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that society had not received it. I may be mistaken; but it seems to me, that such pretensions, if false, could never have been admitted ; and this would seem to me still more improbable, if those who publicly professed the belief of these facts, and propagated them, exposed themselves voluntarily to every thing of which men have the most natural abhorrence, especially, if I discovered in their narrations no marks of fanaticism.

The improbability, in fine, of this supposition, would seem to increase still more, if the public testimony given of such facts had effected in the world a revolution much more astonishing than those ever caused by the most famous conquerors.

It follows, I think, in a legitimate manner, from the palpability of the facts, that the witnesses of whom I have spoken could not be imposed upon themselves. Can I possibly doubt whether the senses are competent, or not, to ascertain that a paralytic walks, that a blind man sees, that a dead man is raised ? &c.

Letus suppose, particularly, that the point in question is the resurrection of a man, with whom the witnesses had lived in the most familiar manner for the space of several years. If that man had been condemned to death by a supreme tribunal; if he had publicly died a. most painful death; if the tortures he underwent had left scars on his body; if, after his resurrection, this man had appeared several times to those same witnesses; if they had conversed and eaten several times with him; if they had recollected or examined his scars; if, finally, they had formed the strongest doubts of his resurrection, and if their entire conviction was owing to the repeated and concurring testimonies of their eyes, their ears, and their touch ; if, I say, all these facts are supposed true, I should not be able to conceive how these witnesses could possibly have been deceived. But further, if these attested miracles, as I have already said *, formed an uninterrupted chain, all the links of which were closely riveted together; if these miracles composed, as it were, a well-continued discourse, the parts of which were dependent on and supported each other; if the gift of speaking divers tongues argued necessarily the resurrection of a certain man, and his ascension into heaven; if the miracles which this man had . pretended to perform before his death, and which were attested to me by ocular wit. nesses, were indissolubly connected with those which have already been noticed; if these miracles were numerous and various ; if they had been wrought for the space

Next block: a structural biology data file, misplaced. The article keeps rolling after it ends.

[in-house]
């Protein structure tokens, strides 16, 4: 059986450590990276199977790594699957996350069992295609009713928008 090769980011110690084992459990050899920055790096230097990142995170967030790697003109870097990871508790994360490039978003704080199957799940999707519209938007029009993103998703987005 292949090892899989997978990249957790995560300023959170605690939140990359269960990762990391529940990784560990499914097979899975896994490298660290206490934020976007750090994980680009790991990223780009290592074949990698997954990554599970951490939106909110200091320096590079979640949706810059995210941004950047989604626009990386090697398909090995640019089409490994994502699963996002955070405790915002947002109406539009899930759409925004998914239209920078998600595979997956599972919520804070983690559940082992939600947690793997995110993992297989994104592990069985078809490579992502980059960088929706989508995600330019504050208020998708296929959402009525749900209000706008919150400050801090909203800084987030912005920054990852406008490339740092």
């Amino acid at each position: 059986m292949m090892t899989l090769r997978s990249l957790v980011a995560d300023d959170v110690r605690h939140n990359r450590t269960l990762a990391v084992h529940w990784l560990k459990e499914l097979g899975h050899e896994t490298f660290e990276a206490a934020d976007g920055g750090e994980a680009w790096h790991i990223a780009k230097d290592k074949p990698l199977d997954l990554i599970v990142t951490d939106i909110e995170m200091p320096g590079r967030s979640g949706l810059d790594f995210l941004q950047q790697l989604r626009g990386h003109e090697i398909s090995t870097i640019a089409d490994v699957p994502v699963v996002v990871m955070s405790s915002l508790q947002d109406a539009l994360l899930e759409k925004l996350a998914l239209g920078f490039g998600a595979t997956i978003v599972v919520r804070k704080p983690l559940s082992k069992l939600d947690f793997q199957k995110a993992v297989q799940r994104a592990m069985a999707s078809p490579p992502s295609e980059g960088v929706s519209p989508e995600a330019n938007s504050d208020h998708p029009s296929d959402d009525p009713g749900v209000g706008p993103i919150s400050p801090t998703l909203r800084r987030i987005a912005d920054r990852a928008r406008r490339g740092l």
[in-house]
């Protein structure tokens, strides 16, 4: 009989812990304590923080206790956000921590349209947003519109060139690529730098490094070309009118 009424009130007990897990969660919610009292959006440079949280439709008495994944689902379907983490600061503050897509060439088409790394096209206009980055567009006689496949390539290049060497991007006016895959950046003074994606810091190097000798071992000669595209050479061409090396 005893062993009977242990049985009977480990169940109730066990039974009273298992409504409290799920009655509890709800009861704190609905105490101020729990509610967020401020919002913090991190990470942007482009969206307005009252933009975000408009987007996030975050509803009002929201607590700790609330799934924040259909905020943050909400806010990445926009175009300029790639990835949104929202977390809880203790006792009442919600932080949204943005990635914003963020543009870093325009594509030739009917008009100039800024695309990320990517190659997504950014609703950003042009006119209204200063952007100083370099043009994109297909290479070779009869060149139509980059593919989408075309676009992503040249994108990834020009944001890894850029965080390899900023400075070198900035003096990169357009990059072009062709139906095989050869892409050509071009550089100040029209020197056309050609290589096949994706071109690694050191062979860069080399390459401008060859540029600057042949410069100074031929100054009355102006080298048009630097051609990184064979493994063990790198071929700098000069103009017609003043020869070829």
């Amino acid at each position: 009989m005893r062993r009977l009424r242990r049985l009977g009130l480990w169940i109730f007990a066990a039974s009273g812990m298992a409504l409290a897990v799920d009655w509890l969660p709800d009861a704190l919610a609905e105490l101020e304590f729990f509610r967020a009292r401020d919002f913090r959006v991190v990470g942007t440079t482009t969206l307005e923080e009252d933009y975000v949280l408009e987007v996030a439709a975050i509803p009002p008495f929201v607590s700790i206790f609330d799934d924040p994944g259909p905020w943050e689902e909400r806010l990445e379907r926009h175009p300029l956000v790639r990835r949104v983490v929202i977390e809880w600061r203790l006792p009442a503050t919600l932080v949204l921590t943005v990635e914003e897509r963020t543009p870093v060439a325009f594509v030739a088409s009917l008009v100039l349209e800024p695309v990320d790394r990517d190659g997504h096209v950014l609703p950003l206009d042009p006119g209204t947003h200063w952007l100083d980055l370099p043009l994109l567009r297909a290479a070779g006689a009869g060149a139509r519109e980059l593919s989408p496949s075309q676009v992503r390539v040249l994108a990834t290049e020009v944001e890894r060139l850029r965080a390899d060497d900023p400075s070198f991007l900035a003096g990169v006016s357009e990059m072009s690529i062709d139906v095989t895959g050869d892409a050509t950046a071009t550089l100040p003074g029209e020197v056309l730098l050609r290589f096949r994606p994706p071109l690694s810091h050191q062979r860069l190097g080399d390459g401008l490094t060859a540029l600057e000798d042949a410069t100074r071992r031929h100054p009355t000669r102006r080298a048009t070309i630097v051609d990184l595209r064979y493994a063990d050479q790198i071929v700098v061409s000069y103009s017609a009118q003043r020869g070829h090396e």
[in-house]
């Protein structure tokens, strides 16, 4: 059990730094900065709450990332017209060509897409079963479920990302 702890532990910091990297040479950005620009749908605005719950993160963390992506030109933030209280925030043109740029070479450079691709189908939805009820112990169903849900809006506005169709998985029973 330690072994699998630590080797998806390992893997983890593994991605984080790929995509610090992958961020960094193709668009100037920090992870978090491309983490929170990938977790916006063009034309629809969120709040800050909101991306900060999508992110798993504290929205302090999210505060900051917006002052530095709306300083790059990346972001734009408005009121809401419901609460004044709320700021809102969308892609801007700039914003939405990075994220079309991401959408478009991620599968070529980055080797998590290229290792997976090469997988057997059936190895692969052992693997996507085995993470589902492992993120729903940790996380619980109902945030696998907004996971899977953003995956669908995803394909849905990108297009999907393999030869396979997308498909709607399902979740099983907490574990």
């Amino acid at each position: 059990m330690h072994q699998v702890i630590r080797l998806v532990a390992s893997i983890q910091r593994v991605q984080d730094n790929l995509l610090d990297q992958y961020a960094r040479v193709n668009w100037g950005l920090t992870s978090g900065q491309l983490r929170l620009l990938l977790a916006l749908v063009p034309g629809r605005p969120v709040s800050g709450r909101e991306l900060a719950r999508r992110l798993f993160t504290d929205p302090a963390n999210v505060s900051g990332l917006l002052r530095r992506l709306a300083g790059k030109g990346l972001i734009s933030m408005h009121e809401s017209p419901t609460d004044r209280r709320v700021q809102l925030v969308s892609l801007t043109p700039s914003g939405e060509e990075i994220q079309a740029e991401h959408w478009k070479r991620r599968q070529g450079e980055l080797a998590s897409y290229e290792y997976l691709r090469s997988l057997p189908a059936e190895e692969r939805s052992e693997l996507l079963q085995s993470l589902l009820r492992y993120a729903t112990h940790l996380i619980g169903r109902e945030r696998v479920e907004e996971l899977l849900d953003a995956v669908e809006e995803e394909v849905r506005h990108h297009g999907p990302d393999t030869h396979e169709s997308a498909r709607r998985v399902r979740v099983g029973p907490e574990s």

* Vide Part i. Chap. vi.

of many years ; if, I say (and as I suppose), all this were true, it would be impossible for me to conceive that the witnesses in question should have been deceived, respecting so many palpable, plain, and different facts.

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It appears to me, at least, that had it been possible for them to have been de. ceived concerning any of these extraordinary facts, it would have been physically impossible for them to have been deceived in all.

But, above all, how can I conceive that these witnesses should have been deceived, as to the many and various miracles which they themselves wrought?

CH A P. VI.

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OTHER OBJECTIONS TO TESTIMONY, DERIVED
FROM THE DOCTRINE OF OPINION, AND THE
ILLUSIONS OF THE SENSES. ANSWERS.

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I

SHALL not on this occasion engage in

any subtle disquisitions concerning the reality of the objects of our sensations, the illusion of the senses, or the existence of bodies; these metaphysical subtleties do not essentially belong to the examination of my subject; I have discussed them at large in several of my other writings, and have said on that subject whatever sound philosophy suggested to me.

I know perfectly well, that the objects of our sensations cannot be in themselves, what they appear to us to be ; I see objects which I denominate matcrial; from the essential properties of these objects, I de.

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